Paul lived with such gratitude that he really was content whether he had a little or a lot. If you live a life of gratitude, if you are thankful for all that you have, then you focus on abundance and blessing, not on scarcity and want.
The secret of a relationship with God that truly sets you free is gratitude. You will never meet a truly grateful person who is at the same time mean, or small, or bitter, or greedy, or selfish, or who takes pleasure in another’s pain. Gratitude can change your life.
The great preacher Fred Craddock said that if he were on a search committee, looking for a minister for the church, and the committee was looking at a particular person, the question he would want to ask first, even before “Can this person preach?” is, “Is there any evidence that this person is grateful?”
Our choir sang a marvelous piece this morning from Aaron Copland’s opera The Tender Land. What I like about it is that the overriding feeling and image that one gets from the piece is sheer gratitude.
The promise of living, with hope and thanksgivingAnd then,
Is born of our loving our friends and our labor.
The promise of growing, with faith and with knowing
Is born of our sharing our love with our neighbor.
The promise of living, the promise of growing
Is born of our singing in joy and thanksgiving.
Give thanks there was sunshine, Give thanks there was rain,When we have learned the secret of gratitude, we can look around us and find more and more reasons to be thankful, and it can transform our lives. No less a theologian than the actor Jim Carrey was quoted in USA Today: “I challenge anybody in their darkest moment to write what they're grateful for, even stupid little things like green grass or a friendly conversation with somebody on the elevator. You start to realize how rich you are.” A conscious choice for gratitude can change our lives.
Give thanks we have hands to deliver the grain,
O let us be joyful, O let us be grateful,
Come join us in thanking the Lord for His blessing.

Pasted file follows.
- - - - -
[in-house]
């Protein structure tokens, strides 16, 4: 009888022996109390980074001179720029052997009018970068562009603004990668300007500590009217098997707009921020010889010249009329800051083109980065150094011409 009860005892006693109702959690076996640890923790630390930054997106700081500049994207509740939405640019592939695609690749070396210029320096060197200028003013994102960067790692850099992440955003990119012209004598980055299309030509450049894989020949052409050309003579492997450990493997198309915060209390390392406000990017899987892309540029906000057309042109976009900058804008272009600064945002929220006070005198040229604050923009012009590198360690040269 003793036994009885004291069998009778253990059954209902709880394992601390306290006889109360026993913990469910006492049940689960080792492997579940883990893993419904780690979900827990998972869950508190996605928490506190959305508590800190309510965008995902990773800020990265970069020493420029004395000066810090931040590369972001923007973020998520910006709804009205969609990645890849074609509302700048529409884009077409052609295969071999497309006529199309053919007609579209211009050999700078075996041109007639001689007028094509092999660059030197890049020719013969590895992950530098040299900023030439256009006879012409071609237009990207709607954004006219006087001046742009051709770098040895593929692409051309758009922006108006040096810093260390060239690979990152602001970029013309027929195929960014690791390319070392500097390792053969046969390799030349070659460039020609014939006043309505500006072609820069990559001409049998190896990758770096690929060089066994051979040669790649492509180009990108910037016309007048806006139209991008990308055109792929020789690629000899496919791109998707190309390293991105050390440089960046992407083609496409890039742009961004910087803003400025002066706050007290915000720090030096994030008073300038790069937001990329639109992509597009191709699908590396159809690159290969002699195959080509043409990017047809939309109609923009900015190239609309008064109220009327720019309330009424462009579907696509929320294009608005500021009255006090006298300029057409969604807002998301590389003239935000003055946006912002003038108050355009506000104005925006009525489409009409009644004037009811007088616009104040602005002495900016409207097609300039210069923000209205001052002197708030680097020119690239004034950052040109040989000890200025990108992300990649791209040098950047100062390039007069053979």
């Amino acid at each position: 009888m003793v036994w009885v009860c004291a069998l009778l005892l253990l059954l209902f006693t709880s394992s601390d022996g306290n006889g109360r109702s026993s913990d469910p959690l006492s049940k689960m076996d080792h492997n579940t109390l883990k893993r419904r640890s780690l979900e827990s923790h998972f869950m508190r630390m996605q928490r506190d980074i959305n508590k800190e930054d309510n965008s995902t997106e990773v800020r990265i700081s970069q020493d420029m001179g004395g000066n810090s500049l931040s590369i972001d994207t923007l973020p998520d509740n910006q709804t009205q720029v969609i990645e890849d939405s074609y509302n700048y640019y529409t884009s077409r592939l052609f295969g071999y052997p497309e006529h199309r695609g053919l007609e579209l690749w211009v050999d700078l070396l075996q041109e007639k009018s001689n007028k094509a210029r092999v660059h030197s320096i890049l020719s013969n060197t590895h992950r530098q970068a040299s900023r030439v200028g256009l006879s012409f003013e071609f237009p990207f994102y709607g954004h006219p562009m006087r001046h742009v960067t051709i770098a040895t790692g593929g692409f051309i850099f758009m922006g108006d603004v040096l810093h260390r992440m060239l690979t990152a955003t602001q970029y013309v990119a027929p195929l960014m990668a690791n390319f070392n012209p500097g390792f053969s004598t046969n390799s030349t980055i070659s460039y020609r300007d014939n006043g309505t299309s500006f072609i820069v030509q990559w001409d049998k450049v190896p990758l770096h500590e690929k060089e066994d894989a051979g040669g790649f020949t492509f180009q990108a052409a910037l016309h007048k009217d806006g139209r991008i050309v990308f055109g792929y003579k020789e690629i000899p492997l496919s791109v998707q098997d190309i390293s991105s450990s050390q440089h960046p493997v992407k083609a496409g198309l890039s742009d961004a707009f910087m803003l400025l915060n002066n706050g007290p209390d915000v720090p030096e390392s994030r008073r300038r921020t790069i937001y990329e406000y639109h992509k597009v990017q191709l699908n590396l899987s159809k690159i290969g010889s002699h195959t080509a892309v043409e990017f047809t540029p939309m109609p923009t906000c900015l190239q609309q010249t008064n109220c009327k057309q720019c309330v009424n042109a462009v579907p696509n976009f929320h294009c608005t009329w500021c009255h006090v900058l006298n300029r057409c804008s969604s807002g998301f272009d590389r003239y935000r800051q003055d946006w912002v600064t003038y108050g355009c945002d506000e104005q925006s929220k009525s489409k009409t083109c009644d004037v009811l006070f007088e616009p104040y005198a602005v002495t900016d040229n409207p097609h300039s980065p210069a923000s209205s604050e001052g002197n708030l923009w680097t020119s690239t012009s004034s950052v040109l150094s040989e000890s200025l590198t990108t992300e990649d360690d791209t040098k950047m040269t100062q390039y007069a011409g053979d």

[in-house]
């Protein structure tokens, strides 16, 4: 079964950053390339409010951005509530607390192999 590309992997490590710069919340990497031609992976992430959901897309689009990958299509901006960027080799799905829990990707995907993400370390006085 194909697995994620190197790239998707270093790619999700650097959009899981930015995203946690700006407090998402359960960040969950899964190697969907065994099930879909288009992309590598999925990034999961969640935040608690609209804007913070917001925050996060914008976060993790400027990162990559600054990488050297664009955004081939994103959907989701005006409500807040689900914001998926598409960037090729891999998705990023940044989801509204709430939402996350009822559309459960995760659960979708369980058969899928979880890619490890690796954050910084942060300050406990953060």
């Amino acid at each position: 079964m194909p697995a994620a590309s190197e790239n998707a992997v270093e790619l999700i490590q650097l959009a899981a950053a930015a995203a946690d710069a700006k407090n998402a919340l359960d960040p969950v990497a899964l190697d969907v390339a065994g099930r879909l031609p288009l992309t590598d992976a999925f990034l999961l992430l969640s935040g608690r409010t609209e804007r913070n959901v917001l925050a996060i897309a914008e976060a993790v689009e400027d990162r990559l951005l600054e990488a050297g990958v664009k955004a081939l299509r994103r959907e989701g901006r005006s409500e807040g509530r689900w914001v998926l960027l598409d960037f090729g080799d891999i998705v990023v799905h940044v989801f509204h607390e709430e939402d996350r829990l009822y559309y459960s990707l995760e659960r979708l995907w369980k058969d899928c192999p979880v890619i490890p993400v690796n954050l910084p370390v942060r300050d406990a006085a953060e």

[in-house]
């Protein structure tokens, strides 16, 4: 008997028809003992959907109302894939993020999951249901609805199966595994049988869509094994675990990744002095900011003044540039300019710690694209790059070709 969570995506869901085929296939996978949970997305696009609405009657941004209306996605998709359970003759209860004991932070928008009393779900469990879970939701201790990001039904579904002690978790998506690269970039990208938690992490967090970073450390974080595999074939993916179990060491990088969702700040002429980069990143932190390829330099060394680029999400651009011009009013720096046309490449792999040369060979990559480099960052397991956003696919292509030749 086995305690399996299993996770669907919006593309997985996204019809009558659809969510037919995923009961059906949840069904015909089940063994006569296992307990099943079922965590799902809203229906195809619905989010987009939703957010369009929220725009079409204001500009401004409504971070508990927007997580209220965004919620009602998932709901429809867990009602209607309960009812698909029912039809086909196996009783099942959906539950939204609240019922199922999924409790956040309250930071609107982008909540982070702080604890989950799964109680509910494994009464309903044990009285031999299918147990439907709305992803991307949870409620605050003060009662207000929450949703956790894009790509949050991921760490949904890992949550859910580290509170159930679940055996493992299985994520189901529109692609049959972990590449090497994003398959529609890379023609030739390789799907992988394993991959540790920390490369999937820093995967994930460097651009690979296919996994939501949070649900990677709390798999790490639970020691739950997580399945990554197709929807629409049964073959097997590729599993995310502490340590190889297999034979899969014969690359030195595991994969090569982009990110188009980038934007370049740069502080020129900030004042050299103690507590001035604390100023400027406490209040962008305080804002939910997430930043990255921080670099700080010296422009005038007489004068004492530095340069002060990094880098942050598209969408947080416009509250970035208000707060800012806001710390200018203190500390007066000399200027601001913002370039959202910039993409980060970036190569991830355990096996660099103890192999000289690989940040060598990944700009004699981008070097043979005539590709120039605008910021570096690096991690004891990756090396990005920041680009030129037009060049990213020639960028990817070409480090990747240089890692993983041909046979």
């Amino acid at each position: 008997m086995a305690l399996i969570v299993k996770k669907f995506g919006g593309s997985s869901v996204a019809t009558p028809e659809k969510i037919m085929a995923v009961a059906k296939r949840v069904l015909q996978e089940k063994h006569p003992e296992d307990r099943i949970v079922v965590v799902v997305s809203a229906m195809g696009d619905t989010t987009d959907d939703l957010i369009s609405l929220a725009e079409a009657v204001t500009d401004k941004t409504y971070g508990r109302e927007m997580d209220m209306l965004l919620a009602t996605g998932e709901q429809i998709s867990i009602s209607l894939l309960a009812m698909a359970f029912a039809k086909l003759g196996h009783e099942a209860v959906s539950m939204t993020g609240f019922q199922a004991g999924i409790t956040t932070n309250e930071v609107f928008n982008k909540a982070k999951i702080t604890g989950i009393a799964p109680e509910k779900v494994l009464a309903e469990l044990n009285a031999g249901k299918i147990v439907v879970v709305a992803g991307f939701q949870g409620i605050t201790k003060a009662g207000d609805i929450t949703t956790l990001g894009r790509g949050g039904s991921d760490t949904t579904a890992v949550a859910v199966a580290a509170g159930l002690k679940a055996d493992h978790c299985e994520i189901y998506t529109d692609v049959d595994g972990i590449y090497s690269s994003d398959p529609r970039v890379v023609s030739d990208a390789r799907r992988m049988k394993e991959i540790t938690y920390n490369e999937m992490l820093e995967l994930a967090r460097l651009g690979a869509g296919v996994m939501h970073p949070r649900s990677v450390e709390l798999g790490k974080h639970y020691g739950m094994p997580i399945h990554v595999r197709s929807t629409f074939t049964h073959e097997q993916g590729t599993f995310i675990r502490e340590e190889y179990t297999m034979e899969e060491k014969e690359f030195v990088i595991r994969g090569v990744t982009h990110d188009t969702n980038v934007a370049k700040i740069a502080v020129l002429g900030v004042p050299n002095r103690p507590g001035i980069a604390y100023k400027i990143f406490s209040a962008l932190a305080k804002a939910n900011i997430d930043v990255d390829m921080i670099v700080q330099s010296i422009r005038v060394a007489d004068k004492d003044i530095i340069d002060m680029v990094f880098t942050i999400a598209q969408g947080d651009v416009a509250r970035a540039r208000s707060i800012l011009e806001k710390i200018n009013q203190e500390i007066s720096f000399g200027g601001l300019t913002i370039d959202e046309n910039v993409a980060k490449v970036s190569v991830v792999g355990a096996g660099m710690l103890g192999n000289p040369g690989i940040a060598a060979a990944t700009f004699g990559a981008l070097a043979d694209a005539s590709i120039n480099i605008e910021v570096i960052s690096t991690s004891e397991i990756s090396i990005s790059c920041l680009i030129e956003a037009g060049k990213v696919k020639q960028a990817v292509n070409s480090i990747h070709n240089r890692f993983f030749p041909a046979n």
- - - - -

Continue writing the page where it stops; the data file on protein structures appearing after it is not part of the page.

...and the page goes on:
The Psalms are a particularly rich expression of gratitude, and they are so powerful because like Paul’s testimony, the gratitude is not dependent on present circumstances. Even amidst expressions of pain and hurt and fear and disappointment, there is still gratitude. Gratitude is woven into the fabric of life, and when that is true, one can persevere and move forward, even in those dark moments.
For our closing hymn today, we will sing Now Thank We All Our God, a great hymn of praise. It was written by Martin Rinkert in the year 1636, during the Thirty Years War. The city of Eilenberg was hit by a severe plague and Rinkert was the only surviving pastor in the city. At the height of the plague he conducted 50 funerals a day and he buried 4000 people that year, including his wife. It was during that time that somehow, with a heart of gratitude, he wrote the words “Now Thank We all Our God.”
Gratitude is the secret that truly sets us free.
Psalm 65, which we read this morning, is a wonderful expression of this kind of gratitude that understands it is all gift, all grace, that all of life is reason for praise:
You visit the earth and water it,Look around you. There are a million wonders right in front of us, every day, if only we will see them. There are countless reasons for gratitude, not the least of which is thanksgiving for one another.
you greatly enrich it;
the river of God is full of water;
you provide the people with grain,
for so you have prepared it.
You water its furrows abundantly,
settling its ridges,
softening it with showers,
and blessing its growth.
You crown the year with your bounty;
your wagon tracks overflow with richness.
The pastures of the wilderness overflow,
the hills gird themselves with joy,
the meadows clothe themselves with flocks,
the valleys deck themselves with grain,
they shout and sing together for joy.
Paul may have been lousy at thank you notes, but he really had learned the secret. The secret to living is really no big secret: it is gratitude. Amen.